CNN on our new "huge, huge bomb" to use against Iran

What could possibly lead Iran to want to hide their nuclear facilities?

Published November 17, 2009 11:18AM (EST)

Here is Wolf Blitzer and Barbara Starr talking last night on CNN about the Iranians and what the U.S. might to do them; it's really pitch-perfect:

BLITZER: Regarding Iran, a new report raises some disturbing possibilities about its nuclear program, and that's prompting fears from the United States over how to respond.

Let's bring in our Pentagon correspondent, Barbara Starr.

Barbara, what are you learning?

BARBARA STARR, CNN PENTAGON CORRESPONDENT: Well, Wolf, the latest report from the International Atomic Energy Agency suggests Iran could -- could be hiding more secret nuclear sites, and that is raising the stakes on all sides.


STARR (voice-over): Iran's once secret underground nuclear fuel enrichment plant.  The Pentagon is worried Iran is now burying weapons factories so deep, that the current arsenal of bombs can't reach them, leaving the U.S. with no viable military option if a strike was ever ordered.

This new Air Force 15-ton bomb may change that calculation.

JOHN PIKE, GLOBALSECURITY.ORG: We'd certainly be able to take this out with a massive ordnance penetrator, the 30,000-pound boss.

STARR: This is the massive ordnance penetrator, or MOP, now being rushed into development to be carried on B-2 and B-52 bombers. The most likely targets? Iran and North Korea, which are believed to have buried weapons facilities hundreds of feet underground or into the sides of mountains.

PIKE: Some of those would probably require this massive ordnance penetrator simply because they are buried so deep and no other bomb would be able to certainly destroy them.

STARR: At 30,000 pounds, the MOP, some experts say, will be able to penetrate 650 feet of concrete, a significant boost over current bunker-busting bombs like the 2,000-pound BLU-109, which can penetrate just six feet of concrete, and the 5,000-pound GBU-28 which can go through about 20 feet of concrete.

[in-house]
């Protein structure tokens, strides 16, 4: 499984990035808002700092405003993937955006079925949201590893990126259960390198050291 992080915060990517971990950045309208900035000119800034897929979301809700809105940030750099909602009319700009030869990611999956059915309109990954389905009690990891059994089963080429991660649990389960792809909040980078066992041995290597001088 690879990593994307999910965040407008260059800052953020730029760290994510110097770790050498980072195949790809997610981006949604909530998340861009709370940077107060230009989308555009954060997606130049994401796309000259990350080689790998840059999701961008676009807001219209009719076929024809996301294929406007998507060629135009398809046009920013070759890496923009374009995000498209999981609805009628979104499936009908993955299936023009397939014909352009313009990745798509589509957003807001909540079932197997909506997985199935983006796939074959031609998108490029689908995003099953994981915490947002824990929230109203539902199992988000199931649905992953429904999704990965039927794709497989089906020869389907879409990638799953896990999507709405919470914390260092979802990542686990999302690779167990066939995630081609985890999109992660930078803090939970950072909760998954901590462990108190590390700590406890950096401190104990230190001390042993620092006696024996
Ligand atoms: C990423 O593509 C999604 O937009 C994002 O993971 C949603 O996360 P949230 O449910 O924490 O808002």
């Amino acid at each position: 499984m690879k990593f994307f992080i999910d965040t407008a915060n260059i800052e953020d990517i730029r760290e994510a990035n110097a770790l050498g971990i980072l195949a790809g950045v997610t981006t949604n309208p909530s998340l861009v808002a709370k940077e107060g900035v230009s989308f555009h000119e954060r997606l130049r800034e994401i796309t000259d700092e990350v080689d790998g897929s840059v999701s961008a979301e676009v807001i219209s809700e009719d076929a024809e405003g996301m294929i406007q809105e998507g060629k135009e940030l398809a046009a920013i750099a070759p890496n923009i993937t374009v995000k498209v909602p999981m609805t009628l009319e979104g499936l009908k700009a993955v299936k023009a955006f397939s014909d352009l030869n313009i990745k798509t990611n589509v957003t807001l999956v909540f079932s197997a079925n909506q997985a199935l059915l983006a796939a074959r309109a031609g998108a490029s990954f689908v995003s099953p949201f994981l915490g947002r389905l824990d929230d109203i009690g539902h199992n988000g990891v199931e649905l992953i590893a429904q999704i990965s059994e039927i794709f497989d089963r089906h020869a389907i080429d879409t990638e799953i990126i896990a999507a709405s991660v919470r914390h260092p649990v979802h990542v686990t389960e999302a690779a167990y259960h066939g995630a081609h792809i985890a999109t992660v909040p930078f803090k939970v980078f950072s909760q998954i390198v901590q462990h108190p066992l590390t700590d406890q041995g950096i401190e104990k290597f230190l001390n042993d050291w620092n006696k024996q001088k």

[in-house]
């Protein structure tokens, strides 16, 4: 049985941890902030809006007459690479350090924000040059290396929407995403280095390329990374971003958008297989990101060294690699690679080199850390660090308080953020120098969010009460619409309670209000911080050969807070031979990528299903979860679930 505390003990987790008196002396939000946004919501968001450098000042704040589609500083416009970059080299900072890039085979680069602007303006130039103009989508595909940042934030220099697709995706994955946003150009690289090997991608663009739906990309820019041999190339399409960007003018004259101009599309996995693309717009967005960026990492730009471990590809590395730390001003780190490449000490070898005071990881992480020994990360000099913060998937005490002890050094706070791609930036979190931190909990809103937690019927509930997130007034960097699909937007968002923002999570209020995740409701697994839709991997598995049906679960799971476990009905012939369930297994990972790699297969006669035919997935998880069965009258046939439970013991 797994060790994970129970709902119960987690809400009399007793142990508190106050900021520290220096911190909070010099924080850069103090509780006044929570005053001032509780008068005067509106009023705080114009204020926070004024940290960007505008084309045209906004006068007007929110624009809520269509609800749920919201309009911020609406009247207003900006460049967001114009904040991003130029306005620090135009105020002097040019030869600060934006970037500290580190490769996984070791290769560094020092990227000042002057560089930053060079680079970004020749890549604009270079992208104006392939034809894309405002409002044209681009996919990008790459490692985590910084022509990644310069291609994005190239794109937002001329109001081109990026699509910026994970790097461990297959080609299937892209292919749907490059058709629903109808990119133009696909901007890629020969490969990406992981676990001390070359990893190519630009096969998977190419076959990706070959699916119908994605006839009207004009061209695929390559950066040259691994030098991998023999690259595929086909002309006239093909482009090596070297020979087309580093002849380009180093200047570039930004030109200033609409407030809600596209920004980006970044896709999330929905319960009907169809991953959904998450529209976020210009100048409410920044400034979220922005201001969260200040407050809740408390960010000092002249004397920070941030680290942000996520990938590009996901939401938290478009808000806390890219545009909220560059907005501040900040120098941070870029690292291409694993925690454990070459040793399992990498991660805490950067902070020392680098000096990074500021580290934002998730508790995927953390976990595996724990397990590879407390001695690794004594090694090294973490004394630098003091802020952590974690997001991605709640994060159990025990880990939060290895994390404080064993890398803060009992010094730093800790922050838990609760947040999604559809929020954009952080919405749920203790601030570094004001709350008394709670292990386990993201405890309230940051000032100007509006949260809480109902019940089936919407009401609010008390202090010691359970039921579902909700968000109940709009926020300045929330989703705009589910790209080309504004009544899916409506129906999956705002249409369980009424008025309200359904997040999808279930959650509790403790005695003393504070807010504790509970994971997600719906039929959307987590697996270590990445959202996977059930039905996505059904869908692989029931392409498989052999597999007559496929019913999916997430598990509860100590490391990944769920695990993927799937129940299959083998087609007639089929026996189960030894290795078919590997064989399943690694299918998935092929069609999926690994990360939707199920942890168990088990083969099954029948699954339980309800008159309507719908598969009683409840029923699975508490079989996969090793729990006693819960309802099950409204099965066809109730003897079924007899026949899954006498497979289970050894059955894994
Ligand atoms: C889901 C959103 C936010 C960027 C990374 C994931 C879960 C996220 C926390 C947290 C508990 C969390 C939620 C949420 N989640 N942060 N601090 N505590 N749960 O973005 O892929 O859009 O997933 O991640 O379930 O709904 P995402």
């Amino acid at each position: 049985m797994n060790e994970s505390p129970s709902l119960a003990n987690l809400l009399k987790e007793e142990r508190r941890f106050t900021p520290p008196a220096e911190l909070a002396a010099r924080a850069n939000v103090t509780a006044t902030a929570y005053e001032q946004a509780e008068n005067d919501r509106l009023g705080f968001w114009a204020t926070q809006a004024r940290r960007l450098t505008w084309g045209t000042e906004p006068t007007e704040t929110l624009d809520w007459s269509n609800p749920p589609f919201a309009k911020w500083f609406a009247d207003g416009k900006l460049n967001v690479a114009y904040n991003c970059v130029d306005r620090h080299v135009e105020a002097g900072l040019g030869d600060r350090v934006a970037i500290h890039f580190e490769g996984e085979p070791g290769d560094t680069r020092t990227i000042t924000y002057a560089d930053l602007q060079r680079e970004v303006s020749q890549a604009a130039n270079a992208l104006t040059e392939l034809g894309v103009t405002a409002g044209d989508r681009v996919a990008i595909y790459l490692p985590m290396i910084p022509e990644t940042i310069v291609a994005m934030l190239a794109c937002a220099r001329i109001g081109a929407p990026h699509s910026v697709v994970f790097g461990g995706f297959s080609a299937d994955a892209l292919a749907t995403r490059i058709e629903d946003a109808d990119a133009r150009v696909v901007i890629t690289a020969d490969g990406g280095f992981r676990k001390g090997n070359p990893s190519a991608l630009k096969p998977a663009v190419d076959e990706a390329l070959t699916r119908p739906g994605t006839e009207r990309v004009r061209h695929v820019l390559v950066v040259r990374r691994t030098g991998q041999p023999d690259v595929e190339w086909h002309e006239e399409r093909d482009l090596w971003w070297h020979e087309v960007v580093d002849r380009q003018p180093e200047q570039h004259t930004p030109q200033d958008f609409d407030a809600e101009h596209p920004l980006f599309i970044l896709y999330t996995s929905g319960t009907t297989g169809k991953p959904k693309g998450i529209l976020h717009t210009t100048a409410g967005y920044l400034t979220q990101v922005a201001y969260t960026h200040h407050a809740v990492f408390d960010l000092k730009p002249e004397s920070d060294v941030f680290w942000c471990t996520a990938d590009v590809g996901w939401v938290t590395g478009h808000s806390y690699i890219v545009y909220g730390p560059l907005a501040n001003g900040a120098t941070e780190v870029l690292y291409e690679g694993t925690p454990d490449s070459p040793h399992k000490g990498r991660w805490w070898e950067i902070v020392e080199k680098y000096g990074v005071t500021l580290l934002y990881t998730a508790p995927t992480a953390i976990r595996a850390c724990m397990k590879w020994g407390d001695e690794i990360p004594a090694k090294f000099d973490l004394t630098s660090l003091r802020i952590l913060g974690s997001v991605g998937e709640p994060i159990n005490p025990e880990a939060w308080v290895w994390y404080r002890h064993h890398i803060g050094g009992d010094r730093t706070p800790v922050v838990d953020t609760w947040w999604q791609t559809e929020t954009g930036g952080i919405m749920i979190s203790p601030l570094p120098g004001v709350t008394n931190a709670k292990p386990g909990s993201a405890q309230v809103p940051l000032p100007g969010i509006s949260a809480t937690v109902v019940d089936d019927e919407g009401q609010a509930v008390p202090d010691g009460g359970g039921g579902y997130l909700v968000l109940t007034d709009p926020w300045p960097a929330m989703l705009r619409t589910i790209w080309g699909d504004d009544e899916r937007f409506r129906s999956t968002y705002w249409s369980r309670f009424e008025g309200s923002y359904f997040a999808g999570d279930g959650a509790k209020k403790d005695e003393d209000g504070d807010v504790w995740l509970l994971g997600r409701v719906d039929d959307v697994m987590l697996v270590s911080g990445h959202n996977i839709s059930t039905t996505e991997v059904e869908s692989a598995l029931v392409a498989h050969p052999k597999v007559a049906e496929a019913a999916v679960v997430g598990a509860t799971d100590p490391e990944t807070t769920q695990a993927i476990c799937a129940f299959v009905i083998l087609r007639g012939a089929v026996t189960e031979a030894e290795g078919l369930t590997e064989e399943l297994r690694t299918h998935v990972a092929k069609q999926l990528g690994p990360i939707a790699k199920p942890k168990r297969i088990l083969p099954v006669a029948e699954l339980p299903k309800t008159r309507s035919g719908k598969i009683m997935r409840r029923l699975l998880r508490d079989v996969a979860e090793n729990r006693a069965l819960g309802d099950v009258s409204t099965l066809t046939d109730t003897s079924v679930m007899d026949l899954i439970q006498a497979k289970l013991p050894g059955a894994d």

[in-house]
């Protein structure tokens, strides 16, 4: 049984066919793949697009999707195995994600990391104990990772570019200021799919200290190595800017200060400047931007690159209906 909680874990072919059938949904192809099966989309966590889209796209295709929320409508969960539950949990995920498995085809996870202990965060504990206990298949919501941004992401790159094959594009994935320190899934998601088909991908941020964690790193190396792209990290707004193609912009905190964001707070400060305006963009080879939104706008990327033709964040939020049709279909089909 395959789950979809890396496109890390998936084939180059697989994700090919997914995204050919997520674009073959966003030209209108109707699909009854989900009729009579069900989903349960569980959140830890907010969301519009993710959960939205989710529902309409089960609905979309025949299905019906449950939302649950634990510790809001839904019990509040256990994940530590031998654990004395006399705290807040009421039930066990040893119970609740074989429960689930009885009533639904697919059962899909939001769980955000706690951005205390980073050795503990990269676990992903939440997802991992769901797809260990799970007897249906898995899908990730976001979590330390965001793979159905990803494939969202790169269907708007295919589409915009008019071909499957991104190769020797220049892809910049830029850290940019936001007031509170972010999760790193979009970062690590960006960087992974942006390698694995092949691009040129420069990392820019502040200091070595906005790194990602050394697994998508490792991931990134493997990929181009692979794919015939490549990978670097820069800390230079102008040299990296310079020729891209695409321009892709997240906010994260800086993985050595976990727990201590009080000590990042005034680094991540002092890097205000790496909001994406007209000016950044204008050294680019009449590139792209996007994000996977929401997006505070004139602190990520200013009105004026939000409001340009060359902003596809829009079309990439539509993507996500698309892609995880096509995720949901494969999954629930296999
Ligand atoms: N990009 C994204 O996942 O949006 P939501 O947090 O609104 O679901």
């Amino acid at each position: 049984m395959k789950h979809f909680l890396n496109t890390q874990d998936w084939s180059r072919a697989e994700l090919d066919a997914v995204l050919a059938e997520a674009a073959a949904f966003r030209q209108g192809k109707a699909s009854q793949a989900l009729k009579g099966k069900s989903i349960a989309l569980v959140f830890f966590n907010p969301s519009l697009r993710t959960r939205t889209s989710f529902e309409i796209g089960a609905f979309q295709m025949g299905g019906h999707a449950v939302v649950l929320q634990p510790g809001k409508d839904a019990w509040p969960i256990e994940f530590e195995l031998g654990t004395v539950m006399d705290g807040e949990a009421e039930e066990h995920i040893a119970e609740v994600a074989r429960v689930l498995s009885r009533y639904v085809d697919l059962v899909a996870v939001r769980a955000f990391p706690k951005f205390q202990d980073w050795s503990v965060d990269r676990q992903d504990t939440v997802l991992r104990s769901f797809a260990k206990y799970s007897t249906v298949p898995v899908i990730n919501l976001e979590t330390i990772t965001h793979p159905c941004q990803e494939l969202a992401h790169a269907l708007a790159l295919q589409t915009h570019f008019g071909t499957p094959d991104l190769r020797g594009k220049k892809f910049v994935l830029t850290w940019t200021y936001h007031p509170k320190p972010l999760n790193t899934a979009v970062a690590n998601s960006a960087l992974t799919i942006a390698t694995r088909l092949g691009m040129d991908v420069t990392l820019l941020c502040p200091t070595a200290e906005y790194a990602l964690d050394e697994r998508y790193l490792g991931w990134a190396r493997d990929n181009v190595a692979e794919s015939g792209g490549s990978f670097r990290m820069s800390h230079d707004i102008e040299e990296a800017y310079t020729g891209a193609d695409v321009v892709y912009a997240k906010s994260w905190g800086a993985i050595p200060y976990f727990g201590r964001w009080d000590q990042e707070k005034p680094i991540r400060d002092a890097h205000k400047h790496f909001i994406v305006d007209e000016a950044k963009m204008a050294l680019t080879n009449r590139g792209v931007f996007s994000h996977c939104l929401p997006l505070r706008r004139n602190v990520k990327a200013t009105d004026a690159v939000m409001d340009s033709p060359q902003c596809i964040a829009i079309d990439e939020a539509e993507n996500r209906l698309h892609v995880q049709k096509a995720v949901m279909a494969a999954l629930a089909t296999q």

GEOFF MORRELL, PENTAGON SPOKESMAN: This has been a capability that we have long believed was missing from our quiver, our arsenal, and we wanted to make sure we've filled in that gap.

STARR: No air strikes against North Korea or Iran appear to be in the works, but Iran says it could start enriching uranium here in the next two years, and both the U.S. and Israel want to ensure that Iran cannot manufacture and assemble a nuclear weapon.

All of this has now led to more funding for the MOP. The Pentagon plans to have the first bombs available by December 2010, two years earlier than planned.


STARR: Now, the Pentagon likes to say it's not helpful to speculate on future military targets, but certainly this weapon gives the Pentagon, Wolf, an option it hasn't had before -- Wolf.

BLITZER: It's a huge, huge bomb, Barbara. Thanks very much for that.

Wolf was practically breathless with excitement as he marveled there at the end about what a big, big, powerful bomb that is.  He looked like he was in need of CPR or some other type of relief.  "It's a huge, huge bomb, Barbara."

What possible reason could those crazy, irrational Iranians have for wanting to hide their nuclear facilities?  It's not like anyone's threatening them or anything.  And remember:  the proof that Iran is a unique, Nazi-like threat is that they allegedly have people in their government that threaten other countries with military attacks.  No responsible, civilized country would do that. 

Iran's evil intent is also demonstrated by their recent decision to allow IAEA inspectors to examine their Qom facility, which proved that there were no active centrifuges there, just as Iran said.  Truly peaceful countries would never allow such inspections.  So thankfully, we're about to have "a huge, huge bomb" -- bigger and better than all the ones we had before -- that can take care of the Iranian menace once and for all.

By Glenn Greenwald

Follow Glenn Greenwald on Twitter: @ggreenwald.

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